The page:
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Caffeine content for coffee, tea, soda and more

By Mayo Clinic staff

Introduction

If you're like most adults, caffeine is a part of your daily routine. But do you know the caffeine content of your favorite beverages? And did you know that some sweets and even over-the-counter medications have caffeine? You may want to take a closer look at just how much caffeine you get in a typical day, especially if you're bothered by headaches, restlessness or anxiety. If your caffeine habit totals more than 500 to 600 milligrams a day, you may want to consider cutting back.

Click the tabs to the left to see the caffeine content in popular drinks, sweets and medications. One note about the numbers: Use them as a guide. The actual caffeine content of the same coffee drink can vary from day to day — even at the same coffee shop — because of factors such as roasting and grinding, as well as brewing time. The caffeine content of tea also is affected by how long it's brewed.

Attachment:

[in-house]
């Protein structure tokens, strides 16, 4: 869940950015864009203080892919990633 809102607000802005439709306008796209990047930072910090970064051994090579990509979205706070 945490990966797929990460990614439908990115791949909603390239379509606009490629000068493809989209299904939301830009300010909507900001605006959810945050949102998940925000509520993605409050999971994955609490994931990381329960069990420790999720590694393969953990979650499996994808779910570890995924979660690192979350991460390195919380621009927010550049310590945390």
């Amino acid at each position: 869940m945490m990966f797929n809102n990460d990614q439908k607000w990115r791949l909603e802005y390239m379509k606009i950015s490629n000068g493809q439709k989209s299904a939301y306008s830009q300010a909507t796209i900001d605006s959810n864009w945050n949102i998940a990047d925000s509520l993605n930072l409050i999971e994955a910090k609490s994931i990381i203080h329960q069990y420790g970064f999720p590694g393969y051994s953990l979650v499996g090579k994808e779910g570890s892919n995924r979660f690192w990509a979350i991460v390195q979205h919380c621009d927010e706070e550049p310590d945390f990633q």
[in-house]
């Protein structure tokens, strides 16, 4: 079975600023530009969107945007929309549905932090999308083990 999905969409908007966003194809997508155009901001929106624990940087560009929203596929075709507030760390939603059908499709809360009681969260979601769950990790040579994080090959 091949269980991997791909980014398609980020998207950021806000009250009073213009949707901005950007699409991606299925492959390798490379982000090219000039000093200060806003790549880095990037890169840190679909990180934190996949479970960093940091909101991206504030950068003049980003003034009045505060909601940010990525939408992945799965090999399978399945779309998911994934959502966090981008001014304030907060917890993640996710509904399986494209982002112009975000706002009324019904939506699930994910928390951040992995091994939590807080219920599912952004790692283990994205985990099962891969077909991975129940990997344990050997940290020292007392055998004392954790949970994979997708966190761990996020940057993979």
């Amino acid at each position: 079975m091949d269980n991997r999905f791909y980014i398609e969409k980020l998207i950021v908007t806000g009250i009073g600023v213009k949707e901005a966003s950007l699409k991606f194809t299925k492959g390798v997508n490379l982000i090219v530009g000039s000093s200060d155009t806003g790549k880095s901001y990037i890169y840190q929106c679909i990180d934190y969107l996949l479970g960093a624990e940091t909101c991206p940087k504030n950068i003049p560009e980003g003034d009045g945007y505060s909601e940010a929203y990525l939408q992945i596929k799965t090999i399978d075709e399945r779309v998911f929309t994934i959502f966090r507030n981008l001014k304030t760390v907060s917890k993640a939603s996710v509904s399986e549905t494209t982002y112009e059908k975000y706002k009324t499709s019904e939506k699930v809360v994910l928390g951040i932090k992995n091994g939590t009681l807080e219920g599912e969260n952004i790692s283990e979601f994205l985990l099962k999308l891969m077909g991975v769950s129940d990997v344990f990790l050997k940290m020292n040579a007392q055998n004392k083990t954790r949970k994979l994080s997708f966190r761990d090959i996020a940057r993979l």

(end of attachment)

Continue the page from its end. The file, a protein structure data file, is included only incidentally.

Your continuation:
References
  1. USDA National Nutrient Database for Standard Reference, Release 21. U.S. Department of Agriculture. http://www.nal.usda.gov/fnic/foodcomp/search. Accessed Aug. 29, 2009.
  2. Caffeine content of food and drugs. Center for Science in the Public Interest. http://www.cspinet.org/new/cafchart.htm. Accessed Aug. 29, 2009.
  3. Chou KH, et al. Caffeine content of prepackaged national-brand and private-label carbonated beverages. Journal of Food Science. 2007;72:C337.
  4. Chin JM, et al. Caffeine content of brewed teas. Journal of Analytical Toxicology. 2008;32:702.
  5. McCusker RR, et al. Caffeine content of specialty coffees. Journal of Analytical Toxicology. 2003;27:520.
  6. McCusker RR, et al. Caffeine content of decaffeinated coffees. Journal of Analytical Toxicology. 2006;30:611.
  7. Foosh Energy Mints. Vroom Foods Inc. http://www.vroomfoods.com/foosh_mints.html. Accessed Sept. 11, 2009.

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Oct. 3, 2009

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